The Book of Common Prayer: A Biography – Alan Jacobs

Prayer

I read a review of this book that really intrigued me, and I’ve never really known a lot about the Book of Common Prayer (did you know our traditional wedding vows come from it?), so I asked the local library to purchase a copy and I read it.  The book tells the story of the Book of Common Prayer from its first publishing in 1549 to its use in present day.

The Book of Common Prayer was written by Thomas Cranmer so the Church of England would have its own set of liturgies separate from the Roman Catholics.  The book was written in English instead of Latin and was the first official publication that defined the worship of the Anglican Church.  It was written during the reign of Edward VI, son of Henry VIII.  Henry was the one who broke with the Roman Catholic church when the pope wouldn’t annul his marriage to Catherine of Aragon so he could marry Ann Boleyn.  Throughout Henry’s reign, however, the church continued to use the Catholic liturgies.  It was during his son’s reign that the church defined its own methods of worship apart from Rome.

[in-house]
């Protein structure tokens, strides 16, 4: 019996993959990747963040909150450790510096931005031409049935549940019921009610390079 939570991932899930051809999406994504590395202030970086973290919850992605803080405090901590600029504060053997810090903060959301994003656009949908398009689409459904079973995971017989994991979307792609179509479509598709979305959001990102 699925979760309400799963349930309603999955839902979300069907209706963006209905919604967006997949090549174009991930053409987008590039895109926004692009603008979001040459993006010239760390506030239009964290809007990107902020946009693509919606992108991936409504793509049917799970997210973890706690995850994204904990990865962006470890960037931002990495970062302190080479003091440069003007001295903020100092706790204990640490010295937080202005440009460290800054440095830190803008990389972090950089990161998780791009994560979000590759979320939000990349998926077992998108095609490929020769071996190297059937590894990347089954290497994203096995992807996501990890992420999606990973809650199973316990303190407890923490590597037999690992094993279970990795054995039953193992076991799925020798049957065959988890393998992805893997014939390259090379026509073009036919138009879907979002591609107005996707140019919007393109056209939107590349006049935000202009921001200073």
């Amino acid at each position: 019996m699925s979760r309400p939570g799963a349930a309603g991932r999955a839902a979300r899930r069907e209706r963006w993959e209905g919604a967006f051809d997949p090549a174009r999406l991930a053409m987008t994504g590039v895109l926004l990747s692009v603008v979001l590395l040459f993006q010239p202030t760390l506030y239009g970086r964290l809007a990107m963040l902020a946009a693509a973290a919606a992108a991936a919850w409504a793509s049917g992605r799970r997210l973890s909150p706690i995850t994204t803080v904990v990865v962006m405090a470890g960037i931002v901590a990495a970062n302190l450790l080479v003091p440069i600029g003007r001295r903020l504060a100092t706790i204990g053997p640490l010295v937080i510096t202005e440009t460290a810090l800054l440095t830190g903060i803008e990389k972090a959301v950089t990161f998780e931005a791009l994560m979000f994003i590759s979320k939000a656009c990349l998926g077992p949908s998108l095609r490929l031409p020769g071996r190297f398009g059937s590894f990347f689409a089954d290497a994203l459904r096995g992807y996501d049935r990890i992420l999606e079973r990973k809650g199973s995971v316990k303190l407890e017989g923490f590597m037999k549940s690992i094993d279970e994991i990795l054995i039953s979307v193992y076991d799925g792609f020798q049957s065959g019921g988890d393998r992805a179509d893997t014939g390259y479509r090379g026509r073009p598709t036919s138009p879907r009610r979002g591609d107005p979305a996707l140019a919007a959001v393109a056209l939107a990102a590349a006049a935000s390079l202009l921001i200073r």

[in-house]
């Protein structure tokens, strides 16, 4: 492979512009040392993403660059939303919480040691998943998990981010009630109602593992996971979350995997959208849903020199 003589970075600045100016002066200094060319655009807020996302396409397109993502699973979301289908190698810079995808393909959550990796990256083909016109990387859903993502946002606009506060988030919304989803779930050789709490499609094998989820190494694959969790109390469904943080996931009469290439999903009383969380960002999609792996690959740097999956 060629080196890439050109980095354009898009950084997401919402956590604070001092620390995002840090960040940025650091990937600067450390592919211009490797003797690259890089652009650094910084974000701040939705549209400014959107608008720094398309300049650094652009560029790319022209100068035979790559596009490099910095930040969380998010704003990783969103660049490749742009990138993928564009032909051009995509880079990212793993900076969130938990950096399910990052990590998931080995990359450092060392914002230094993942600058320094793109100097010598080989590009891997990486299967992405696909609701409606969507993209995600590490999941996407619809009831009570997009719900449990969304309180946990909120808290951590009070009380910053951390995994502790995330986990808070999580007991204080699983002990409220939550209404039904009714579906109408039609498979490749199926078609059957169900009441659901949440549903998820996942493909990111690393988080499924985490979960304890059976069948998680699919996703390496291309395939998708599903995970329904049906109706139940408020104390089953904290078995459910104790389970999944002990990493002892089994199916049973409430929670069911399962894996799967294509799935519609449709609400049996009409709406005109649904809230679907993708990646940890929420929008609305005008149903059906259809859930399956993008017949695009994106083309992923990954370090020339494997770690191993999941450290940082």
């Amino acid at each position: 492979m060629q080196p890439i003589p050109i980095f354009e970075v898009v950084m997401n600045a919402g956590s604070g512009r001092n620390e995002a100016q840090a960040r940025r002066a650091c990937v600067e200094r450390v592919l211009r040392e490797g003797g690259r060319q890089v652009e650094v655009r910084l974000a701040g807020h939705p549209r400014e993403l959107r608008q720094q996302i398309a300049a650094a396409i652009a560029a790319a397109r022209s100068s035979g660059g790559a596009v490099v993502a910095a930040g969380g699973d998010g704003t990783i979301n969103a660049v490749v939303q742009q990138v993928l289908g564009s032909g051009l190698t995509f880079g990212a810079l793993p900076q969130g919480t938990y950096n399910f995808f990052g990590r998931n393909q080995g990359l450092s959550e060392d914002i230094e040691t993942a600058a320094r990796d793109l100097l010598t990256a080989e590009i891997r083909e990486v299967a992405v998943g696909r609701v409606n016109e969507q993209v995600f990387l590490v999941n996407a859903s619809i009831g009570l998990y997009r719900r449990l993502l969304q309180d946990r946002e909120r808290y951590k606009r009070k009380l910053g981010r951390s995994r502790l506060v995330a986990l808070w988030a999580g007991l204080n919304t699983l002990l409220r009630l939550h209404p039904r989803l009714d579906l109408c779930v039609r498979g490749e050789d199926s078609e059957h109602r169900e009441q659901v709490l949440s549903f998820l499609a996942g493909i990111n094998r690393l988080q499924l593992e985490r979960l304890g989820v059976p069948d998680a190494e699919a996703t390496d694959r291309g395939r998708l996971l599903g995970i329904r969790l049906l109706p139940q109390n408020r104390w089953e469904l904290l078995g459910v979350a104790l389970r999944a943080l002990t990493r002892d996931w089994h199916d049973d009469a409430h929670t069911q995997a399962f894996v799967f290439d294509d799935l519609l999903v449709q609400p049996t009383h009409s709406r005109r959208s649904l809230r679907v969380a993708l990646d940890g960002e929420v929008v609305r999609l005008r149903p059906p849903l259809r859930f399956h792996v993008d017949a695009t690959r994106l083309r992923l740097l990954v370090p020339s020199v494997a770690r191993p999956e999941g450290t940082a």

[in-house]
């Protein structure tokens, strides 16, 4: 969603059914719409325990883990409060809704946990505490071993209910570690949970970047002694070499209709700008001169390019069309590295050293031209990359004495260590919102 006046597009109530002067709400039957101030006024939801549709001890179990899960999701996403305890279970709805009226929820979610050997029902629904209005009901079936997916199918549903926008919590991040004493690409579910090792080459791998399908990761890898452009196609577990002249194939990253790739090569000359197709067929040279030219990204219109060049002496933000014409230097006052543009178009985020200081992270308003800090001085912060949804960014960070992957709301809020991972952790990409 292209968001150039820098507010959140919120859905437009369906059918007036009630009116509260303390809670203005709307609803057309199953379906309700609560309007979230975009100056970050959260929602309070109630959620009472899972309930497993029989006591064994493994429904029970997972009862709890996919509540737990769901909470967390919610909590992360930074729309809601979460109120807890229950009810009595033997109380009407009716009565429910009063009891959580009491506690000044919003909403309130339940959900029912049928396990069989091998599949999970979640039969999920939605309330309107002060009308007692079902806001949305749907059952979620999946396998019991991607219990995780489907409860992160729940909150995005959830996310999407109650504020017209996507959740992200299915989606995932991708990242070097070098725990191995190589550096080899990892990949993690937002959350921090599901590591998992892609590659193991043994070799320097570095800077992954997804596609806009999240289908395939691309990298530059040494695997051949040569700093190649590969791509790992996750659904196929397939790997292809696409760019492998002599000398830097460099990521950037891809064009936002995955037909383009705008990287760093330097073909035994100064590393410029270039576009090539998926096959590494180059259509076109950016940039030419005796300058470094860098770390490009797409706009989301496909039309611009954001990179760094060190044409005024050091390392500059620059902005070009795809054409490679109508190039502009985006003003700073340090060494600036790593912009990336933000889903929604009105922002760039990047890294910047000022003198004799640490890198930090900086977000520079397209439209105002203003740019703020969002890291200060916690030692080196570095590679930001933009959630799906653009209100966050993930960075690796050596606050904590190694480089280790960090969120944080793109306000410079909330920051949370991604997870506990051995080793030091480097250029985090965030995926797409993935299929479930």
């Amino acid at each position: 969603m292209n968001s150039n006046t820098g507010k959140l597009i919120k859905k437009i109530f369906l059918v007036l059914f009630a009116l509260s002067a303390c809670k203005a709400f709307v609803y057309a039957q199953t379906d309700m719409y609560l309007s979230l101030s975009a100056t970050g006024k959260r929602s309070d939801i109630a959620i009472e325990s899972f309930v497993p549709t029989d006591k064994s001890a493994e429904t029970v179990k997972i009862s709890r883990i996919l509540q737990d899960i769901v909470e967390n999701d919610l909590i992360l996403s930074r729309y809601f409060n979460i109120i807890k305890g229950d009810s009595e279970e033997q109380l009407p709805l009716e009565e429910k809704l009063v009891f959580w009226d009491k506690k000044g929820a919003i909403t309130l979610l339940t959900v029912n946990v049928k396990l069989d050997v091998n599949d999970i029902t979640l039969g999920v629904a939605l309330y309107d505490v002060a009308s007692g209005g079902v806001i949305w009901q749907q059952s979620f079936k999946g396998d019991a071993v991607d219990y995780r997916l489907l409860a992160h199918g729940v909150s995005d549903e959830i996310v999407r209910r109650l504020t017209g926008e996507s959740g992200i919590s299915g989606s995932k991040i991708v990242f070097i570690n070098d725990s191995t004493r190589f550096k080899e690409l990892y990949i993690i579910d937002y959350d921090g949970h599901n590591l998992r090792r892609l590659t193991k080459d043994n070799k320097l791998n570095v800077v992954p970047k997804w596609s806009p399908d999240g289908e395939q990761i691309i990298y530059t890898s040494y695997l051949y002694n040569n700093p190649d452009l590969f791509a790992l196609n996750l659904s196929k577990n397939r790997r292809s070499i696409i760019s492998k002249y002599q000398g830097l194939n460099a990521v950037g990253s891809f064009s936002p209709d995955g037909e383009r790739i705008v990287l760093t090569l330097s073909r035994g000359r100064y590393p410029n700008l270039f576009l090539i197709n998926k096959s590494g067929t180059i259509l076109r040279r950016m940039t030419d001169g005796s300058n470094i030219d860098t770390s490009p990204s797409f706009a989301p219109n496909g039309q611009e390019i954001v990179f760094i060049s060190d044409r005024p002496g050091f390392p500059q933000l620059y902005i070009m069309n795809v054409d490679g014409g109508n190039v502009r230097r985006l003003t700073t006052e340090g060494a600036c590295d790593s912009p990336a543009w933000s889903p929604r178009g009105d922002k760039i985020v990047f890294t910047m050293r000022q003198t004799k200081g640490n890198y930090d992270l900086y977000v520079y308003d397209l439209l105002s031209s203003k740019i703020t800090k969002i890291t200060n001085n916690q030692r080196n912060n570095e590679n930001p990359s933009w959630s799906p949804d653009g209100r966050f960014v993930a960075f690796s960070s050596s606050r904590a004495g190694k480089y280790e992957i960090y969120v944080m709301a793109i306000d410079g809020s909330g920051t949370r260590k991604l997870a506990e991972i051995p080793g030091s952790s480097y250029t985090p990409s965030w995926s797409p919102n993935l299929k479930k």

Throughout its first 200 years of existence, it was either legally the only book – apart from the Bible – that could be used in worship, OR it was legally the only book that could NOT be used in worship.  And the difference was based on the Catholic or Protestant leanings of whoever was on the throne.

The first half of this biography was fascinating because it was all history.  The second half, however, was all about how the book was revised at several points and how different disputes throughout its history shaped its form and writings.  This made the second half of the book pretty dry.

Would I recommend it?  Probably not.  The second half was a chore to finish, and the first half isn’t good enough to make the whole book worth reading.  The premise of the book is good, and it really is amazing that a book written before the King James Bible is still in use in Anglican Churches today, but the dry parts ultimately make it one to pass by.

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